Your paragraph 29 seems crucial. The information that is apparent at a given time is "the same as" existence. Do I have that right?

I will probably need to revisit this again later after reading other essays.

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Paul Reed replied on Apr. 20, 2013 @ 14:25 GMT
Philip

Thanks, please do re-visit it.

Not sure I agree with your third sentence. My point was that information is a representation of. It can be an 'it' (ie physically existent) in its own right. Light being an obvious example. Information does not have to be processed to be information.

Probably a number of paras are crucial!! Your re-statement of it is not quite right. The point is we do not have some form of 'direct access' to existence. That is, even the possibly limited form thereof which is potentially knowable to us. We can only have knowledge of. So what we are doing is ever improving our approximation of what exists to the point where we can say, instead of it is 'the best fit at present', it is 'the equivalent of'. But we will only know that by default, because there is no 'magic' reality available as a reference, ie after a sufficient number of years, when no new knowledge arises. Assuming we have been investigating in the meantime!!

Paul

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Kimmo Rouvari wrote on Apr. 21, 2013 @ 10:26 GMT
Are quarks information? They are representation of something, right? For me, they are representation of the Big Bang. Do you agree?

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Author Paul Reed replied on Apr. 21, 2013 @ 15:09 GMT
Kimmo

If one is not careful, then everything becomes ‘information’, in the sense that everything informs us about itself &/or something else. But then the whole discussion becomes meaningless. The differentiation has to be limited to information being a representation of something (it can still be existent in its own right, eg light). Which then leads to ensuring we do not reify information, and, given an understanding of the processes which rendered the information, we can understand its relationship with what it is representing.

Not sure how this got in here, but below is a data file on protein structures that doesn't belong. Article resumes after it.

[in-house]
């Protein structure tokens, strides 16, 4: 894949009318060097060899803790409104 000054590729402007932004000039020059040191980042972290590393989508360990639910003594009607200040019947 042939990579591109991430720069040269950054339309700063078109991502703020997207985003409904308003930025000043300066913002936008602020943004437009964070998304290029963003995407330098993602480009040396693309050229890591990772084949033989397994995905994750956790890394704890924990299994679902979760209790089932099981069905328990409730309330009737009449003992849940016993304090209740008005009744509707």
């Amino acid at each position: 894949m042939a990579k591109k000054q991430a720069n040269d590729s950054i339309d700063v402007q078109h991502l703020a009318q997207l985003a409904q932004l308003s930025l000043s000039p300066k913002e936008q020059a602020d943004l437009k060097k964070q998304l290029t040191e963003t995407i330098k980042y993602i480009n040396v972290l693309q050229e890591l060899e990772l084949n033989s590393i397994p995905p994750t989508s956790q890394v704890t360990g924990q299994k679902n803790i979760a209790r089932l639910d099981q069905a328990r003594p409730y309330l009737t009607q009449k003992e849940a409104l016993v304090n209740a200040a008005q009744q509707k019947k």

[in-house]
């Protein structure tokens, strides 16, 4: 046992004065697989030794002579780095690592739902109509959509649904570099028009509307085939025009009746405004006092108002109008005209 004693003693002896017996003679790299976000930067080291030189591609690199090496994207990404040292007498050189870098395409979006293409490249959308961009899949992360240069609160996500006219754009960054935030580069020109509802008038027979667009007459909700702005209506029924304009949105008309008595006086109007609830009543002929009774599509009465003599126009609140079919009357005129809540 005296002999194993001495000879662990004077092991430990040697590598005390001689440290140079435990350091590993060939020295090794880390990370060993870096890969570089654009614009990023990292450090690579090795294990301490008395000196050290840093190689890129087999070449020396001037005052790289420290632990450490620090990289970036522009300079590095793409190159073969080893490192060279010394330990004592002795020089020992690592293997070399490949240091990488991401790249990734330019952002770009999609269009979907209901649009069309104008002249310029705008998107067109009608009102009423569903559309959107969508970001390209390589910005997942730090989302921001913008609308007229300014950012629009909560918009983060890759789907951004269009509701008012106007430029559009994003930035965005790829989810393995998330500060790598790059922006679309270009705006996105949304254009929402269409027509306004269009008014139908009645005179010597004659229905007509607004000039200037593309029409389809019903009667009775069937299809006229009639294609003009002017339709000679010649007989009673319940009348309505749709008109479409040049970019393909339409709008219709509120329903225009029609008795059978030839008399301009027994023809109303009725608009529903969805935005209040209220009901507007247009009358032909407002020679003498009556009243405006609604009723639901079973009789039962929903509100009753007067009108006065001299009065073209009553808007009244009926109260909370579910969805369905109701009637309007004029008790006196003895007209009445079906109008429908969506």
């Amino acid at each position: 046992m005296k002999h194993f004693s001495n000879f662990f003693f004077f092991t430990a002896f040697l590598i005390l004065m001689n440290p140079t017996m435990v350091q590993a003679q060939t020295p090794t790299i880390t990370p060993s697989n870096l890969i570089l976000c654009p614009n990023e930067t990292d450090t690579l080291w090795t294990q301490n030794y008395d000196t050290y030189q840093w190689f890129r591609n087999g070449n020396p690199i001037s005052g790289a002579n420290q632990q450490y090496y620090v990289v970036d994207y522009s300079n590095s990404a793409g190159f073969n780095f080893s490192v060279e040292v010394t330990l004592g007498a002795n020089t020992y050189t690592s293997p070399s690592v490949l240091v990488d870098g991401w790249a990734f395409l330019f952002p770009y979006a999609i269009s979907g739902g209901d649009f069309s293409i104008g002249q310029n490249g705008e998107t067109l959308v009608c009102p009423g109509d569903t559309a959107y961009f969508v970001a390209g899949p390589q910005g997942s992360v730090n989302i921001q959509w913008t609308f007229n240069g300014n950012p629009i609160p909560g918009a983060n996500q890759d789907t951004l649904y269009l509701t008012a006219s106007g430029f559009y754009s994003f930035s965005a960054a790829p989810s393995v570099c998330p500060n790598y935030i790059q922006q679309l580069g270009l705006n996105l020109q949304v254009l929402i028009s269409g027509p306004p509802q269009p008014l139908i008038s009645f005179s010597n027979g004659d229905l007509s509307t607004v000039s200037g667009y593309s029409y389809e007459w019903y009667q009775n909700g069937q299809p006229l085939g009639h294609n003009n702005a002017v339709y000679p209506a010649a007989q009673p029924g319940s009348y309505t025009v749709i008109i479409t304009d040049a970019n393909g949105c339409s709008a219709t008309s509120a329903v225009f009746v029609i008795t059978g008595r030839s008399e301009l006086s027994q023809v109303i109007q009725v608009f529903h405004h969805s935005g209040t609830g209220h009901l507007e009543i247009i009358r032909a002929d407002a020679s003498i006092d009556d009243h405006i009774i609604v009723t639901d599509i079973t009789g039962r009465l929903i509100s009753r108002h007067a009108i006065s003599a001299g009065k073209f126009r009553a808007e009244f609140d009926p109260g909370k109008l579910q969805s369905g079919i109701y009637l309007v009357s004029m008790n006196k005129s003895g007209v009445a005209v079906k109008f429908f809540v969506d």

The above comment leaves aside the fact that we only have information, we do not, in any sense of the word ‘have’ reality. But within our existentially closed system, that, assuming due process, is the approximation of reality, for us, and ultimately (ie once we get it right), the equivalent thereof.

Paul

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Kimmo Rouvari replied on Apr. 21, 2013 @ 17:09 GMT
But why resist the idea that everything is information? Why would it make discussion meaningless? Could you open up this more?

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Author Paul Reed replied on Apr. 22, 2013 @ 03:10 GMT
Kimmo

Anything helps us to understand, and is hence 'information'. How does that help? The point is to differentiate what is real and what is a representation.

Paul

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Author Paul Reed wrote on Apr. 24, 2013 @ 04:19 GMT
Why Einstein was wrong (Abridged Version)

Introduction

1 Distance is an artefact of physically existent entities, it being a difference between them in terms of spatial position. Existence necessitates physical space, but that can only be assigned via entities. So distance can only involve entities which exist at the same time. And they can only exist in one physically existent...

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Anton Lorenz Vrba replied on May. 4, 2013 @ 14:35 GMT
Paul, you can only fight Einstein with his weapons and that is mathematics and thought experiments. You will find the information paradox that I present in my essay stimulating and casts a big shadow on SR

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Author Paul Reed replied on May. 5, 2013 @ 02:20 GMT
Anton

Not so. One fights anybody with what they actually said and relates that it to the true nature of whatever it is they are commenting on. One of the problems with Einstein being that most people do not even know what he said. As I had no background whatsever, I just read what he said, not what the standard interpretation is. This is incidentally, just the start of a paper about 14 pages long, I put this up as two respondents started quoting Einstein at me as a way of countering what I was saying (which was not about Einstein).

Apart from which I could ask you if there is anything wrong with what is said in the extract?

Incidentally, Einstein defined SR as involving:

-only motion that is uniform rectilinear and non-rotary

-only fixed shape bodies

-only light which travels in straight lines at a constant speed

It is special because there is no gravitational force, or more precisely, no differential in the gravitational forces incurred.

And his second posulate of 1905 is irrelevant. because he does not deploy it as defined, as there is no observational light in Einstein, just a constant used to calibrate duration and distance which is described as an example of light.

In other words, although he was wrong, most people are trying to resolve issues which Einstein did not even have.

Paul